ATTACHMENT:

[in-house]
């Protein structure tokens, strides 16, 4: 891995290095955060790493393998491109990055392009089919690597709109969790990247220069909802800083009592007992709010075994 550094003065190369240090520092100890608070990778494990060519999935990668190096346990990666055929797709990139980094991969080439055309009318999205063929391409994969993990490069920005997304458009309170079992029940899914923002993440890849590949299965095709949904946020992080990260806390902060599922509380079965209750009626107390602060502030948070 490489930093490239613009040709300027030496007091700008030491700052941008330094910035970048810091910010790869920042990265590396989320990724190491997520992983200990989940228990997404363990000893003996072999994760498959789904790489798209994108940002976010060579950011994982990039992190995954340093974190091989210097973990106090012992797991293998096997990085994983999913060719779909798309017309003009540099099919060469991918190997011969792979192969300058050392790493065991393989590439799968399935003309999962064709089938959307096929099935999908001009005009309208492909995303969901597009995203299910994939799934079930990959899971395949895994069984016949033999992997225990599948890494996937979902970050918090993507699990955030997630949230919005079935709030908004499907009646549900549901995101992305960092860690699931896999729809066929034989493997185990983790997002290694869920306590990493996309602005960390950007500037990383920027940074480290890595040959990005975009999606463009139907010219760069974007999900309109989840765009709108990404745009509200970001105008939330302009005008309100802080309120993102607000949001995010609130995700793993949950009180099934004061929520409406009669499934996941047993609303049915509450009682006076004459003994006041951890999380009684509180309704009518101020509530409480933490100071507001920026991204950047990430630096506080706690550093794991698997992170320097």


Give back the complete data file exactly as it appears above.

[in-house]
């Protein structure tokens, strides 16, 4: 891995290095955060790493393998491109990055392009089919690597709109969790990247220069909802800083009592007992709010075994 550094003065190369240090520092100890608070990778494990060519999935990668190096346990990666055929797709990139980094991969080439055309009318999205063929391409994969993990490069920005997304458009309170079992029940899914923002993440890849590949299965095709949904946020992080990260806390902060599922509380079965209750009626107390602060502030948070 490489930093490239613009040709300027030496007091700008030491700052941008330094910035970048810091910010790869920042990265590396989320990724190491997520992983200990989940228990997404363990000893003996072999994760498959789904790489798209994108940002976010060579950011994982990039992190995954340093974190091989210097973990106090012992797991293998096997990085994983999913060719779909798309017309003009540099099919060469991918190997011969792979192969300058050392790493065991393989590439799968399935003309999962064709089938959307096929099935999908001009005009309208492909995303969901597009995203299910994939799934079930990959899971395949895994069984016949033999992997225990599948890494996937979902970050918090993507699990955030997630949230919005079935709030908004499907009646549900549901995101992305960092860690699931896999729809066929034989493997185990983790997002290694869920306590990493996309602005960390950007500037990383920027940074480290890595040959990005975009999606463009139907010219760069974007999900309109989840765009709108990404745009509200970001105008939330302009005008309100802080309120993102607000949001995010609130995700793993949950009180099934004061929520409406009669499934996941047993609303049915509450009682006076004459003994006041951890999380009684509180309704009518101020509530409480933490100071507001920026991204950047990430630096506080706690550093794991698997992170320097």